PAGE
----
Monday, May 03, 2010

First Sermon at the New Place, Rev 21:1-6

The New Jerusalem. A holy city come down from heaven.

That’s what we hear from the Book of the Revelation to John.

I will bet you a good steak dinner that when John’s friends and relations heard that passage that we just heard, somebody said, “New Jerusalem? What’s wrong with the old Jerusalem? It was perfectly fine most of the time, and my Grandmother came from the Old Jerusalem! Why do we need a new one? What’s with all the changes around here?”

And there were other folks nodding their heads, saying “We don’t need a new Jerusalem. We’d much rather have the old one.”

That’s what happens when the world around us swirls with change. We want the swirling to stop, we hate the dizzy feeling it gives us. We want the familiar, the comforting, the good old ways…even when we know that the good old ways weren’t always so good.

Change is an uncomfortable thing…

PH and I moved down to Richmond from Alexandria this past week. Moving is always hard work, even when it’s for an exciting new adventure in one’s life, and we took turns feeling stressed and disoriented by it. Going back and forth on the phone with Comcast to get the cable set up, dealing with buying a washer and dryer for the new place, figuring out how to get our two geriatric cats down here without too much stress on them and on us, all of it made for a hectic week. And yes, we did paint a bedroom or two in the midst of all this, and I wrote this sermon. Change is an uncomfortable thing.

But our worries about the move seem pale in comparison to those folks who first heard the message of the Book of Revelation.

Scholars tell us that this book, the last one in the New Testament, was written somewhere between the year 68 and the year 95. It was not a good time to be a follower of Christ…the emperor Domitian was busy imprisoning, banishing, or martyring Christians. John was using language in this book that was prophetic, to be sure, but in the eyes of the Romans, it was also political. Romans heard this idea of a new Jerusalem about the same way some people today would hear the phrase “new world order…” something that was talking about a new Jerusalem that would replace the world as it existed then. No surprise then, that John was probably exiled to Patmos, where he later died. They saw him as a political instigator.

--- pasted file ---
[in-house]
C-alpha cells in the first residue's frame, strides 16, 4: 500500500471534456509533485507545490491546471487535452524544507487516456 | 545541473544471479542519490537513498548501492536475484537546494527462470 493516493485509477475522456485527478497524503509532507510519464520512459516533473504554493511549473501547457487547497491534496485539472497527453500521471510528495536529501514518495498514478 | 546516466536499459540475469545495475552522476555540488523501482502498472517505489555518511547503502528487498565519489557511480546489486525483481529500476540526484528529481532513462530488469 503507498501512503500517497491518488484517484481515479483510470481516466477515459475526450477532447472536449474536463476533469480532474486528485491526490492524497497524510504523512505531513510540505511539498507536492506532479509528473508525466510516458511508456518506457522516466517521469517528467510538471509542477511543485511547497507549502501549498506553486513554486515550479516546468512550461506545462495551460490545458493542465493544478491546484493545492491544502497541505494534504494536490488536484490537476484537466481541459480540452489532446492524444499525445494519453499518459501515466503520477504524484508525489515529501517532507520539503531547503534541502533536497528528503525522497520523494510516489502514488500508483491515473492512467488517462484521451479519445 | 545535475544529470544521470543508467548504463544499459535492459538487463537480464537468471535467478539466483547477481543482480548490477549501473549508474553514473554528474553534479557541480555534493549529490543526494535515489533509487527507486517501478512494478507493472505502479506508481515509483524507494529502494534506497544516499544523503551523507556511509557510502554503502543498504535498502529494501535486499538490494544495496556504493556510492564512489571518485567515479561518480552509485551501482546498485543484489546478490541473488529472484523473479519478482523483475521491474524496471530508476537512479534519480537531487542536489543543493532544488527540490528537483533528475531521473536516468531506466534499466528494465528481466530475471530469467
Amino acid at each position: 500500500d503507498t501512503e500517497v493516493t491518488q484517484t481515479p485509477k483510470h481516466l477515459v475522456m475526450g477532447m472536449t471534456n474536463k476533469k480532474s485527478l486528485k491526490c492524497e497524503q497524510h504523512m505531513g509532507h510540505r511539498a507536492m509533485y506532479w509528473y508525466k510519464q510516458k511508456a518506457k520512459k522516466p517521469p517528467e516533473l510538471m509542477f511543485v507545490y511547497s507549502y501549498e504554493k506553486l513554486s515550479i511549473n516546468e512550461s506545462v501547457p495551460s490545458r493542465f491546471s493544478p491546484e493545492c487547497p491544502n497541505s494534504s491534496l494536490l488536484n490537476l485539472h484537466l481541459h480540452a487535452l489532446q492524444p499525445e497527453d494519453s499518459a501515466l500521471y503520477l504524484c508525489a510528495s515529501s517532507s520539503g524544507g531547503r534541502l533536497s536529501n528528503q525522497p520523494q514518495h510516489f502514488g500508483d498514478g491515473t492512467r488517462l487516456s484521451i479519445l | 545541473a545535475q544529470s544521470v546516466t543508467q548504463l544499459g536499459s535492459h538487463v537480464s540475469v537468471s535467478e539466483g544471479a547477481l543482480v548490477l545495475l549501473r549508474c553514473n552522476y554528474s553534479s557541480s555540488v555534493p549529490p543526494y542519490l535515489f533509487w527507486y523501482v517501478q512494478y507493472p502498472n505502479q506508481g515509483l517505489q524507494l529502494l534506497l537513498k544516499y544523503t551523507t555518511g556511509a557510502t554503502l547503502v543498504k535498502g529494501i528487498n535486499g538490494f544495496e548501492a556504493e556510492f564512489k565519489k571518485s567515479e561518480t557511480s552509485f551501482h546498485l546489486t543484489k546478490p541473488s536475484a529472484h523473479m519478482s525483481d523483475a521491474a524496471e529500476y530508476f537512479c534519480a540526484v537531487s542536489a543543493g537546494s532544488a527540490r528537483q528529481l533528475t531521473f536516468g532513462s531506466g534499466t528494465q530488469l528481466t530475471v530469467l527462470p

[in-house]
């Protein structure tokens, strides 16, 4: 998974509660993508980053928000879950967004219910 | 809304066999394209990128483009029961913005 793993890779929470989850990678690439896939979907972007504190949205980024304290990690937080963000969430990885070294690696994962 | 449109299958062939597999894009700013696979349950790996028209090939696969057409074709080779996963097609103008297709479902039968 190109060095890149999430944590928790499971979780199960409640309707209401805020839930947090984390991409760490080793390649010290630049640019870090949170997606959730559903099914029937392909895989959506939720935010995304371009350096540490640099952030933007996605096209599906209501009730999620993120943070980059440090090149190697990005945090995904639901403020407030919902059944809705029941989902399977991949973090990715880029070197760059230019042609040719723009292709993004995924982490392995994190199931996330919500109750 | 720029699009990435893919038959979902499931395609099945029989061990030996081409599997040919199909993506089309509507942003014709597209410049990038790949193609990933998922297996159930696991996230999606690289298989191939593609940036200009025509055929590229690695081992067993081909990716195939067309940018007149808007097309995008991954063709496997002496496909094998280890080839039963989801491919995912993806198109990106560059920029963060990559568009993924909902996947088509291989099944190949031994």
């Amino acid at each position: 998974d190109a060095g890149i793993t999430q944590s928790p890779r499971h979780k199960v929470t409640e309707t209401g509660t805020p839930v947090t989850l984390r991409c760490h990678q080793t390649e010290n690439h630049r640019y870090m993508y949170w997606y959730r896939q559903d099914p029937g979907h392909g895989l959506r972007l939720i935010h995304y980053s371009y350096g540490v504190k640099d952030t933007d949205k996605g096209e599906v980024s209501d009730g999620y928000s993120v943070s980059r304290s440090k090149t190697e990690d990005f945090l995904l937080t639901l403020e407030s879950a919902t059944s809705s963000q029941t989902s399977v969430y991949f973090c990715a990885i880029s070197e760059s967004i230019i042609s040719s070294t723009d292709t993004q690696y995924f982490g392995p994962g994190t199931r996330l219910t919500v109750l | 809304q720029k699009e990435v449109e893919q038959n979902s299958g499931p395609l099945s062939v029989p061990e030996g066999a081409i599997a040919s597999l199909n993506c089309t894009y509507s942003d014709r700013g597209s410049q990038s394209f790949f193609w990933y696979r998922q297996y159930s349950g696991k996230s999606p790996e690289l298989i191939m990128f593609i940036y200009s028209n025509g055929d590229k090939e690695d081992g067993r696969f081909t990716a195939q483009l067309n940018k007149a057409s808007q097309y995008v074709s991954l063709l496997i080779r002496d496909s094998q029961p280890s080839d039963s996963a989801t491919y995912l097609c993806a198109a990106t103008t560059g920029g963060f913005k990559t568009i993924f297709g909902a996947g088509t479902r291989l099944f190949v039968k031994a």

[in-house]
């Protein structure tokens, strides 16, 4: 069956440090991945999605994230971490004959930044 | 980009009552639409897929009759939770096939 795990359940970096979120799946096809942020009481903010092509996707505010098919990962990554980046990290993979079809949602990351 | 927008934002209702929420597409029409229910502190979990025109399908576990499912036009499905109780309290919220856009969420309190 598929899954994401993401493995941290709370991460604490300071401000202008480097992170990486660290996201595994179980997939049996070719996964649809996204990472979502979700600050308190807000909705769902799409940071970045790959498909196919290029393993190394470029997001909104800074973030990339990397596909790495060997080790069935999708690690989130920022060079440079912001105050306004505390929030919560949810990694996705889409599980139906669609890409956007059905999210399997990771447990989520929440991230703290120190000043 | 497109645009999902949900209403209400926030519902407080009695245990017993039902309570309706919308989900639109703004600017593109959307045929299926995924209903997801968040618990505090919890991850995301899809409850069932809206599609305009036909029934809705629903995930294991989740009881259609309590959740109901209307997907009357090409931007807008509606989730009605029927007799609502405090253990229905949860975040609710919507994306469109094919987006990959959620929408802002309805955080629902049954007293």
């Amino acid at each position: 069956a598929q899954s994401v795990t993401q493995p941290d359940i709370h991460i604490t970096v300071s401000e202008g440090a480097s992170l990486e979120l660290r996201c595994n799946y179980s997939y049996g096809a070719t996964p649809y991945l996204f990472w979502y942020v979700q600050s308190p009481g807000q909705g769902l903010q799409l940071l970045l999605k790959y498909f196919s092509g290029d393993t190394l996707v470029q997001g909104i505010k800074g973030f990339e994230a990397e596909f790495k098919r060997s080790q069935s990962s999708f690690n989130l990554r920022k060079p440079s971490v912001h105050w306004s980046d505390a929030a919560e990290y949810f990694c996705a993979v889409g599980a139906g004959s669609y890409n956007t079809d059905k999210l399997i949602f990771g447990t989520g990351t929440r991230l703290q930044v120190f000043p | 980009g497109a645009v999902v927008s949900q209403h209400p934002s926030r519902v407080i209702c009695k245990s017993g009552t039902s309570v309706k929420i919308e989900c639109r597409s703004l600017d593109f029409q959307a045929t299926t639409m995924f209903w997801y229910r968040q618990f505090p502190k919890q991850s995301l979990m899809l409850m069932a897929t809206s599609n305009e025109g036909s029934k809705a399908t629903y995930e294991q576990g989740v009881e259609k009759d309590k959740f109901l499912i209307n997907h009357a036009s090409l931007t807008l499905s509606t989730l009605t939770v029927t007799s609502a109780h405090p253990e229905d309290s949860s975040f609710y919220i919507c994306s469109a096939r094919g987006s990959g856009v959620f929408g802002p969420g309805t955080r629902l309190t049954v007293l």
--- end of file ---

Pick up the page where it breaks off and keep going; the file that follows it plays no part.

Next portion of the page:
In that world, at that time, life was not good. In point of fact, Jews and Christians had already lost the old Jerusalem…the great temple had been destroyed and the Jews, and Jewish Christ-followers along with them, had been banished from the city. The small number of Jews and Christians who remained were persecuted. And even those who went to different places, to Greece, to Syria, suffered persecution from the Roman authorities.

So perhaps the idea of a new Jerusalem wasn’t entirely an unwelcome change…perhaps there were possibilities in this new Jerusalem. After all, what was John describing? A Jerusalem so wonderful that it was heaven come to earth. God dwelling right alongside God’s people. That sounds pretty promising, doesn’t it?

Sometimes change is not so uncomfortable, when we see that the new thing may bring great joy.

Even so, while we’re in the midst of it, change takes us out of our comfort zones into something very different.

It feels for all the world like one of those merry-go-rounds in the playground. Not the great big ones with the music playing and the wooden horses we ride on, but the big disks about ten feet in diameter, with poles to hang onto…you get them started by hanging one foot off and pushing, pushing, pushing, until it is spinning at a crazy pace and you’re hanging on for dear life. If you’re looking out from the edge or the center, you see the world zipping by, and before long you’ve got that queasy feeling in your stomach.

Now here’s the trick about those merry-go-rounds: if you look in to the center as you’re spinning, rather than out at the world whirling past, you don’t get sick. Focus on the center, and what happens around you doesn’t affect you anywhere near as much.